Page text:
UWI student guild head relieved fees won’t rise

The content originally appeared on: Trinidad and Tobago Newsday

UWI student guild president Kobe Sandy said efforts are being made to deliver fresh food to students who often opt for fast foods. –

President of the UWI St Augustine Guild of Students Kobe Sandy has said implementing a hybrid learning system and increasing the number of online courses available to students can help the university reduce and manage operational costs.

During a phone call with Newsday on Friday, Sandy addressed the need for the university to address its financial shortfalls after the government’s decision to cut funding to the university by ten per cent.

During a post-Cabinet briefing on Thursday, Finance Minster Colm Imbert said the government met with the St Augustine Guild on the issue of raising fees, which would have seen students paying between 25 and 71 per cent, depending on their course of study.

Imbert said while government could not tell the campus how to run its affairs, it was suggested that some of its 300 courses be cut. He said the campus will now have approximately $450 million in subvention as well GATE funding from the State.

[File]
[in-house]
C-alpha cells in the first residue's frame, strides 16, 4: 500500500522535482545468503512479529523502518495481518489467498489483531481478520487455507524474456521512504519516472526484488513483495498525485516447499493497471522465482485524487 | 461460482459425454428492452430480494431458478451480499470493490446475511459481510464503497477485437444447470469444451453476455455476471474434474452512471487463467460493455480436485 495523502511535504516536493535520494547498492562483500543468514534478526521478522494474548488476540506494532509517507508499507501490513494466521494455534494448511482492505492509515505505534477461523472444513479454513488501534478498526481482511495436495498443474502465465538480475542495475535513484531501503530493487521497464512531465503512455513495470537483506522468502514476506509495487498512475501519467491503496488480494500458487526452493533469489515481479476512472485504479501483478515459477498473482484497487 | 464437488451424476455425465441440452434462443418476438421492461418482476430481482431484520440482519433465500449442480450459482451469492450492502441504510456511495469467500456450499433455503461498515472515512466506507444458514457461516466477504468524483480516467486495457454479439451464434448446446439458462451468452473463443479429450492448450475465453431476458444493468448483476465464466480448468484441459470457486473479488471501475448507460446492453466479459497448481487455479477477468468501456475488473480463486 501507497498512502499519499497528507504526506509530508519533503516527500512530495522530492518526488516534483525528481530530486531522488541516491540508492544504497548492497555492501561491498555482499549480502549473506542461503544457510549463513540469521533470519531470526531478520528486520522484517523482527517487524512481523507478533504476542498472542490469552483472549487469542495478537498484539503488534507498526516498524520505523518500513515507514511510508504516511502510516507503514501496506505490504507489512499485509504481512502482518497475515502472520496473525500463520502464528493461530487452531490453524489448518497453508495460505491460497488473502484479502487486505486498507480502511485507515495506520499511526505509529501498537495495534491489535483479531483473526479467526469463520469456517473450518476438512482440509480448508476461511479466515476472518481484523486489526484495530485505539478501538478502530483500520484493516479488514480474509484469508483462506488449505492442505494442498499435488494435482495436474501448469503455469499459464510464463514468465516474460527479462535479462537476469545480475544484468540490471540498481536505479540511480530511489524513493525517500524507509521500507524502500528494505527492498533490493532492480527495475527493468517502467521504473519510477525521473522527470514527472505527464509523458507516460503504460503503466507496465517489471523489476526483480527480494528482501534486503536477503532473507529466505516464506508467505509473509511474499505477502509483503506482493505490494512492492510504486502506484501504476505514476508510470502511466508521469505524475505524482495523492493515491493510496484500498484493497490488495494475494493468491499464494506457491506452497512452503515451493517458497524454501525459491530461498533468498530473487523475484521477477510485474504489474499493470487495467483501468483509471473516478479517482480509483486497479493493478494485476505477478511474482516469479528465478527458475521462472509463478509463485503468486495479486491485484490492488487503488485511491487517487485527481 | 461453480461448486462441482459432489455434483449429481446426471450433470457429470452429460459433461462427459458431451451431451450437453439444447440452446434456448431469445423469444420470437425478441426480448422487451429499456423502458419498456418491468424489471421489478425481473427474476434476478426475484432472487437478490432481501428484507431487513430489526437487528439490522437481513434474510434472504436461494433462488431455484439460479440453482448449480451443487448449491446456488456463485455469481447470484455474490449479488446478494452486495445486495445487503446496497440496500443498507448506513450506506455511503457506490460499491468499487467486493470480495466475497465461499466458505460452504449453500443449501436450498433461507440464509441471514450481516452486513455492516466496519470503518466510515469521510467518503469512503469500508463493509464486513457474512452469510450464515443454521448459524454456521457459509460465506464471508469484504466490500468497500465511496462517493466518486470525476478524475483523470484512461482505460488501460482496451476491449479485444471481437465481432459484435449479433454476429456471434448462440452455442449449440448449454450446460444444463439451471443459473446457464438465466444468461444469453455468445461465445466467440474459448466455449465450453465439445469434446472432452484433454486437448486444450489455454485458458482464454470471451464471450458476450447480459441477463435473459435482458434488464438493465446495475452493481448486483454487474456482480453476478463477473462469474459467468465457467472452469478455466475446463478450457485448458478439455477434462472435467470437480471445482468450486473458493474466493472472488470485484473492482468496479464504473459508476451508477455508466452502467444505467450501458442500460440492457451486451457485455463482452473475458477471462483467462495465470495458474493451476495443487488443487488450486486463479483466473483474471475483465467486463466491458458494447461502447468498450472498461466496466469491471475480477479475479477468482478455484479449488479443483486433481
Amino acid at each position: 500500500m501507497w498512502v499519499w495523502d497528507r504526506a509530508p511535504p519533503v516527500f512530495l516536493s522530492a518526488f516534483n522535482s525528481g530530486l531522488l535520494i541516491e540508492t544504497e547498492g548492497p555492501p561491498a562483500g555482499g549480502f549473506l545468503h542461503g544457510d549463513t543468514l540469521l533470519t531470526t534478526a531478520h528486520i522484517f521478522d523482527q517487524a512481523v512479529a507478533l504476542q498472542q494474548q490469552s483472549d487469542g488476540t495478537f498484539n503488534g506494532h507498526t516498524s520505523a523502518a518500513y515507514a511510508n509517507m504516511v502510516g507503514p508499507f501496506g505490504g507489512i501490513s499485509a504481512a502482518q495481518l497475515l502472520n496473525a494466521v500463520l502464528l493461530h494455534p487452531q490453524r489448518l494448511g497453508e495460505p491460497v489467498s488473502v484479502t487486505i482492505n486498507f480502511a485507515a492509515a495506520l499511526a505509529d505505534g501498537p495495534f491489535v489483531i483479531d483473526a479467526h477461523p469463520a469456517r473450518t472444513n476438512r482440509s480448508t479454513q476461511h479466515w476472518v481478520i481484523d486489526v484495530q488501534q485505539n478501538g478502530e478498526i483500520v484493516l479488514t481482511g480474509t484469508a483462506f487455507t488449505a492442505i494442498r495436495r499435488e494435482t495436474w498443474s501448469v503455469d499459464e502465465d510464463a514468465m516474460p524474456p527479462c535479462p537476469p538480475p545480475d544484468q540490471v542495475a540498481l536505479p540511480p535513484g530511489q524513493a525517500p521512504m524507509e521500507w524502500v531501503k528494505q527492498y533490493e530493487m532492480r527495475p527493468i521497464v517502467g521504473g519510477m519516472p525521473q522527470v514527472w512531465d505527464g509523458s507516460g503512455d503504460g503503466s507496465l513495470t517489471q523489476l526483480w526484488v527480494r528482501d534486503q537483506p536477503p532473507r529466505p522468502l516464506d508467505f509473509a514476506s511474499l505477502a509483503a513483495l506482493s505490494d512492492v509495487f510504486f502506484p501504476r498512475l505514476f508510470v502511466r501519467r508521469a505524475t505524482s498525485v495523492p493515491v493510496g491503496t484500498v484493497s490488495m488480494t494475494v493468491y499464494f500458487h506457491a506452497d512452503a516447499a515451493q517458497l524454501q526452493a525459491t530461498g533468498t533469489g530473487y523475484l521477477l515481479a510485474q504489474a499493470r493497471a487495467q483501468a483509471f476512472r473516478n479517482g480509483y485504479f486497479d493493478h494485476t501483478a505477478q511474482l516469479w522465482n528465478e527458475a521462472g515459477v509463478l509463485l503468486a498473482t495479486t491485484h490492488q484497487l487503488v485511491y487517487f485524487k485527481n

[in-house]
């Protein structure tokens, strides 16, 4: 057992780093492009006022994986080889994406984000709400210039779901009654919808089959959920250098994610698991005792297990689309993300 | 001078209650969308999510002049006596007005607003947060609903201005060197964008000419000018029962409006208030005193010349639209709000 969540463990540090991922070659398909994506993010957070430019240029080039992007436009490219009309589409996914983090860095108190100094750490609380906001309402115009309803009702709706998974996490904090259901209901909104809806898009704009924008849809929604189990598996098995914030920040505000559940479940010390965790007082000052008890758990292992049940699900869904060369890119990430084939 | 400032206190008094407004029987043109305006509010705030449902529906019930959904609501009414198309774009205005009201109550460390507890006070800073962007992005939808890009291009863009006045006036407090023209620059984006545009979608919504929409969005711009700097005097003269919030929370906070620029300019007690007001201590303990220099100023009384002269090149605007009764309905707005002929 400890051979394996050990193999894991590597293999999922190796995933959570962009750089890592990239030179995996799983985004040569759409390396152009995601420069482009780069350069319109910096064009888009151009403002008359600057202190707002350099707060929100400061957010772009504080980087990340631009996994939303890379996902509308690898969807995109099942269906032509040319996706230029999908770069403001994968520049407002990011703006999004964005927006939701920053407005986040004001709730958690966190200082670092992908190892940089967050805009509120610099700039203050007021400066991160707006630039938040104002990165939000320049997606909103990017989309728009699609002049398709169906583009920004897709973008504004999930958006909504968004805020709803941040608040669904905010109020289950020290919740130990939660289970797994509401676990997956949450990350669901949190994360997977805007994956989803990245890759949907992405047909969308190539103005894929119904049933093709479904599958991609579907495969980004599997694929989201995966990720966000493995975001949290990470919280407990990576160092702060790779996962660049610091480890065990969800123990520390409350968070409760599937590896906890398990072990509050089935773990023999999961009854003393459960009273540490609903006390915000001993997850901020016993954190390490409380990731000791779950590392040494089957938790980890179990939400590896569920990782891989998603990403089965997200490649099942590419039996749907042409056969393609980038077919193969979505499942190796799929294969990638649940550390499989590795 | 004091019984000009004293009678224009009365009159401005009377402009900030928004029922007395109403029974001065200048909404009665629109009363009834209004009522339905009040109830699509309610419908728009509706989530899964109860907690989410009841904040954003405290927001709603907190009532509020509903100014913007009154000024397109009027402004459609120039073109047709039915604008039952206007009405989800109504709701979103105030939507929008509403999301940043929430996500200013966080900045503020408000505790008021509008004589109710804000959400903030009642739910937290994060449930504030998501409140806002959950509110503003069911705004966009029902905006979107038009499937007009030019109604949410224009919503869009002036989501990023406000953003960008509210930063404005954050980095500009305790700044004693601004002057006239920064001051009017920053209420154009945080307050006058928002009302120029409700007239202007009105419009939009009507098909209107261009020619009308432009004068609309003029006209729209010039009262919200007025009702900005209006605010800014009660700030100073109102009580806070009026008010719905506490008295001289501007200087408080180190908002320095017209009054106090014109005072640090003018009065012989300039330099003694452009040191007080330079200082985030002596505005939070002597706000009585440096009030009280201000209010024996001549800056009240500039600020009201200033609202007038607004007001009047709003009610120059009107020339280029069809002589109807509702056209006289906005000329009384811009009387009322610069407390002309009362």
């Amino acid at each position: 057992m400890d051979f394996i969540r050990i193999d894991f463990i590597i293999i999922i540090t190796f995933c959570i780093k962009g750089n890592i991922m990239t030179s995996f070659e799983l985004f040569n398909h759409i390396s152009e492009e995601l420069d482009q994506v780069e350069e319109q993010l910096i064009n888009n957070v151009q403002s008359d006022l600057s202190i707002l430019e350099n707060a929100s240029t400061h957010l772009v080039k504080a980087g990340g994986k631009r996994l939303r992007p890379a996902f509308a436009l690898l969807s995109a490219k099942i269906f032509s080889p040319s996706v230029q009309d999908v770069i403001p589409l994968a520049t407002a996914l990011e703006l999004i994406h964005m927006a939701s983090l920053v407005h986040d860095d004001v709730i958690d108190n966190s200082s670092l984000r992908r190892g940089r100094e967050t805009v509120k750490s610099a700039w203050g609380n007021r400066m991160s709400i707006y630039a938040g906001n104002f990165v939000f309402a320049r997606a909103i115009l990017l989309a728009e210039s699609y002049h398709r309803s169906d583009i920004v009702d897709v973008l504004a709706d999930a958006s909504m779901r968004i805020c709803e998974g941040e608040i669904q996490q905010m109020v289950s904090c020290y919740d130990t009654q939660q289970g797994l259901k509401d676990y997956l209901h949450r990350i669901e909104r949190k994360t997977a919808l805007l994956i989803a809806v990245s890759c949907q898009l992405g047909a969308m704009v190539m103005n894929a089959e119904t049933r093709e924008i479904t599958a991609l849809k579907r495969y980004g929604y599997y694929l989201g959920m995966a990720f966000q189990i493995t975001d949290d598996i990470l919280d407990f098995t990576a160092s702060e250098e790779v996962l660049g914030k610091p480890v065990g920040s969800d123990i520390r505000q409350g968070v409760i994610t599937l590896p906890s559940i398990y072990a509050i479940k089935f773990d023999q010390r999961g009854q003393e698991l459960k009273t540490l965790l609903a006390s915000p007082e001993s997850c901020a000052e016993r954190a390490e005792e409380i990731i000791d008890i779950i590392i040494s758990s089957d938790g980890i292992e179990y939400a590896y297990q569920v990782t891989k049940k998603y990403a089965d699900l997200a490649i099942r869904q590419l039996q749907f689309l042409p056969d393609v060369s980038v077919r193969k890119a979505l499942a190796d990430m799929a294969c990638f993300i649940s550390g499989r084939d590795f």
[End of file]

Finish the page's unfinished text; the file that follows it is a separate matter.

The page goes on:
“Covid19 has shown us that many of our programmes can be comfortably done online,” said Sandy. “Come September, a hybrid approach can be utilised that would help reduce in-person expenditure.”

He said while he could not comment on which programmes should be cut, following the government’s advice, it should be cautious in making that decision.

“You don’t want to cut courses necessary for the development of the country and the region. Also, you don’t want to make the university unmarketable.

“What we should do is see what can be merged, where there is redundancy, see what is working for the economy and what the student body is subscribing to as well.”

He said he was relieved by the government’s suggestions to hold on increasing student tuition fees.

“GATE would not have been in tandem with that. Even students who receive 100 per cent funding would have had to find thousands to cover the cost. In the short term we are relieved, but in the long term there are still uncertainties that must be addressed.”

He said while he understands the economic concerns, the university must still work to revolutionise its revenue-making opportunities.